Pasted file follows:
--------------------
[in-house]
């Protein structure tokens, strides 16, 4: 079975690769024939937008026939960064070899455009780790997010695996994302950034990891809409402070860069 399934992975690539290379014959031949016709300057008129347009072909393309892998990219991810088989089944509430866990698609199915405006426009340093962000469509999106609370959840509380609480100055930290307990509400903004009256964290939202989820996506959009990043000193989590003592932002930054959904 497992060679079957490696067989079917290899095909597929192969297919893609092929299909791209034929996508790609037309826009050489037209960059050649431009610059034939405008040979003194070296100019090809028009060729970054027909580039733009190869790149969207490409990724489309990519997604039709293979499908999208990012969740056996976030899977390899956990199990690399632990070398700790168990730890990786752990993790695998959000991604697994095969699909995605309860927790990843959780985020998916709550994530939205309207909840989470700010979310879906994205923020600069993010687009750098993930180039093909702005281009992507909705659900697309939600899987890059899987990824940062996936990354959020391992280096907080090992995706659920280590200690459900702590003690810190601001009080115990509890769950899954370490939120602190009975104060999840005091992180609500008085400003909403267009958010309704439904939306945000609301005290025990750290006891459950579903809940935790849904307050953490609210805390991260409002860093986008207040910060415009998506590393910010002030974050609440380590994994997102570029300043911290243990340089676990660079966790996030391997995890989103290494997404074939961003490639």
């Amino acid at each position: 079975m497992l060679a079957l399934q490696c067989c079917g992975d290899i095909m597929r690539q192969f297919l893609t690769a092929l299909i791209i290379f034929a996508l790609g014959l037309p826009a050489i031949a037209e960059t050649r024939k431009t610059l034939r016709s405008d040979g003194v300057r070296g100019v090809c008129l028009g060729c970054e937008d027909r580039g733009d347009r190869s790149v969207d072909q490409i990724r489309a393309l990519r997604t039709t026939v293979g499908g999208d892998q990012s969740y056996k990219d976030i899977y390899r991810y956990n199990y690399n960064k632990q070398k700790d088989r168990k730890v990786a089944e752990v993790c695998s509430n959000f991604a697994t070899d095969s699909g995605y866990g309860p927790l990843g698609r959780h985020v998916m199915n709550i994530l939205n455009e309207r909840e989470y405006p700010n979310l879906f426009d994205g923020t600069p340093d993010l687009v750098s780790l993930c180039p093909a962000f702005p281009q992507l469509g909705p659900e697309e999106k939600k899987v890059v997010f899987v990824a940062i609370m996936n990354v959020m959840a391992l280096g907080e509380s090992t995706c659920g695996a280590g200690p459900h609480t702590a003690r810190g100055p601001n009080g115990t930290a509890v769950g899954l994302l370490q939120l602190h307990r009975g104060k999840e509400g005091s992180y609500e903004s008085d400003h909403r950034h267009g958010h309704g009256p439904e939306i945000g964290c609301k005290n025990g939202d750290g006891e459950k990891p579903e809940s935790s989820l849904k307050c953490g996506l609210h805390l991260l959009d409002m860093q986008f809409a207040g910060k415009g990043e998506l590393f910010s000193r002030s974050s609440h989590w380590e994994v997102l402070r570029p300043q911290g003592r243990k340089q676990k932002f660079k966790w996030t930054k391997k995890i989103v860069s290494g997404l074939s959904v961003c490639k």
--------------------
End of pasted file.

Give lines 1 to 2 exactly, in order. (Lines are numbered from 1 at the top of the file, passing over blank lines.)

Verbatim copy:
[in-house]
């Protein structure tokens, strides 16, 4: 079975690769024939937008026939960064070899455009780790997010695996994302950034990891809409402070860069 399934992975690539290379014959031949016709300057008129347009072909393309892998990219991810088989089944509430866990698609199915405006426009340093962000469509999106609370959840509380609480100055930290307990509400903004009256964290939202989820996506959009990043000193989590003592932002930054959904 497992060679079957490696067989079917290899095909597929192969297919893609092929299909791209034929996508790609037309826009050489037209960059050649431009610059034939405008040979003194070296100019090809028009060729970054027909580039733009190869790149969207490409990724489309990519997604039709293979499908999208990012969740056996976030899977390899956990199990690399632990070398700790168990730890990786752990993790695998959000991604697994095969699909995605309860927790990843959780985020998916709550994530939205309207909840989470700010979310879906994205923020600069993010687009750098993930180039093909702005281009992507909705659900697309939600899987890059899987990824940062996936990354959020391992280096907080090992995706659920280590200690459900702590003690810190601001009080115990509890769950899954370490939120602190009975104060999840005091992180609500008085400003909403267009958010309704439904939306945000609301005290025990750290006891459950579903809940935790849904307050953490609210805390991260409002860093986008207040910060415009998506590393910010002030974050609440380590994994997102570029300043911290243990340089676990660079966790996030391997995890989103290494997404074939961003490639």